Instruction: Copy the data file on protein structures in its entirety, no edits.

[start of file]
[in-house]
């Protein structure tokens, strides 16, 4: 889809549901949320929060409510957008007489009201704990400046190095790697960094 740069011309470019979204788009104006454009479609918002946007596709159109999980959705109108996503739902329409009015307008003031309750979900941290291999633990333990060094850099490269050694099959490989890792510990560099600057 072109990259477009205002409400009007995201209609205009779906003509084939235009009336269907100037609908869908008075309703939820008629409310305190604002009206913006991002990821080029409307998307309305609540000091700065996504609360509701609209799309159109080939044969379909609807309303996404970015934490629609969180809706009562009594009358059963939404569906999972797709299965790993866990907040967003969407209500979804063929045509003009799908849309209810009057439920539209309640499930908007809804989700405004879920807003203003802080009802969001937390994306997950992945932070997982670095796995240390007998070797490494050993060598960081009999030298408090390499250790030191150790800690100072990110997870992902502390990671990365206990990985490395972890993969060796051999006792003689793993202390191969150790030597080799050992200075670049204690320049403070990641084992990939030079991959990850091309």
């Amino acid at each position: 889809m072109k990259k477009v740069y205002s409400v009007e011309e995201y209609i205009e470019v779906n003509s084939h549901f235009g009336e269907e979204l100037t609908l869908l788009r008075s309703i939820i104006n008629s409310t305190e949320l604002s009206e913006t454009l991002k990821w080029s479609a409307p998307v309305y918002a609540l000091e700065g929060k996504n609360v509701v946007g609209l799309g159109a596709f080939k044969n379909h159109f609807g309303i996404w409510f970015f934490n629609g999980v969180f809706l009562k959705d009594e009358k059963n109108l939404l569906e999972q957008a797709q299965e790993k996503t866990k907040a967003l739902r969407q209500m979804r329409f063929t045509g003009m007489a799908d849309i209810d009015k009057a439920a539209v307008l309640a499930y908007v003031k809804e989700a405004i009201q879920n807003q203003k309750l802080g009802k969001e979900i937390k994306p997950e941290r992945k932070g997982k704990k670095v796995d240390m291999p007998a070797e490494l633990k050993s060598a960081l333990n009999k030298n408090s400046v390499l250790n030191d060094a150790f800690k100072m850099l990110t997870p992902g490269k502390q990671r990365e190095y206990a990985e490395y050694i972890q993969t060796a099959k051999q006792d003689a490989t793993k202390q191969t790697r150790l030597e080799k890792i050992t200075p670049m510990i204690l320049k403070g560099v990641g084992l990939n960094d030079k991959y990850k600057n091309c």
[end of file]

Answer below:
[in-house]
């Protein structure tokens, strides 16, 4: 889809549901949320929060409510957008007489009201704990400046190095790697960094 740069011309470019979204788009104006454009479609918002946007596709159109999980959705109108996503739902329409009015307008003031309750979900941290291999633990333990060094850099490269050694099959490989890792510990560099600057 072109990259477009205002409400009007995201209609205009779906003509084939235009009336269907100037609908869908008075309703939820008629409310305190604002009206913006991002990821080029409307998307309305609540000091700065996504609360509701609209799309159109080939044969379909609807309303996404970015934490629609969180809706009562009594009358059963939404569906999972797709299965790993866990907040967003969407209500979804063929045509003009799908849309209810009057439920539209309640499930908007809804989700405004879920807003203003802080009802969001937390994306997950992945932070997982670095796995240390007998070797490494050993060598960081009999030298408090390499250790030191150790800690100072990110997870992902502390990671990365206990990985490395972890993969060796051999006792003689793993202390191969150790030597080799050992200075670049204690320049403070990641084992990939030079991959990850091309």
């Amino acid at each position: 889809m072109k990259k477009v740069y205002s409400v009007e011309e995201y209609i205009e470019v779906n003509s084939h549901f235009g009336e269907e979204l100037t609908l869908l788009r008075s309703i939820i104006n008629s409310t305190e949320l604002s009206e913006t454009l991002k990821w080029s479609a409307p998307v309305y918002a609540l000091e700065g929060k996504n609360v509701v946007g609209l799309g159109a596709f080939k044969n379909h159109f609807g309303i996404w409510f970015f934490n629609g999980v969180f809706l009562k959705d009594e009358k059963n109108l939404l569906e999972q957008a797709q299965e790993k996503t866990k907040a967003l739902r969407q209500m979804r329409f063929t045509g003009m007489a799908d849309i209810d009015k009057a439920a539209v307008l309640a499930y908007v003031k809804e989700a405004i009201q879920n807003q203003k309750l802080g009802k969001e979900i937390k994306p997950e941290r992945k932070g997982k704990k670095v796995d240390m291999p007998a070797e490494l633990k050993s060598a960081l333990n009999k030298n408090s400046v390499l250790n030191d060094a150790f800690k100072m850099l990110t997870p992902g490269k502390q990671r990365e190095y206990a990985e490395y050694i972890q993969t060796a099959k051999q006792d003689a490989t793993k202390q191969t790697r150790l030597e080799k890792i050992t200075p670049m510990i204690l320049k403070g560099v990641g084992l990939n960094d030079k991959y990850k600057n091309c």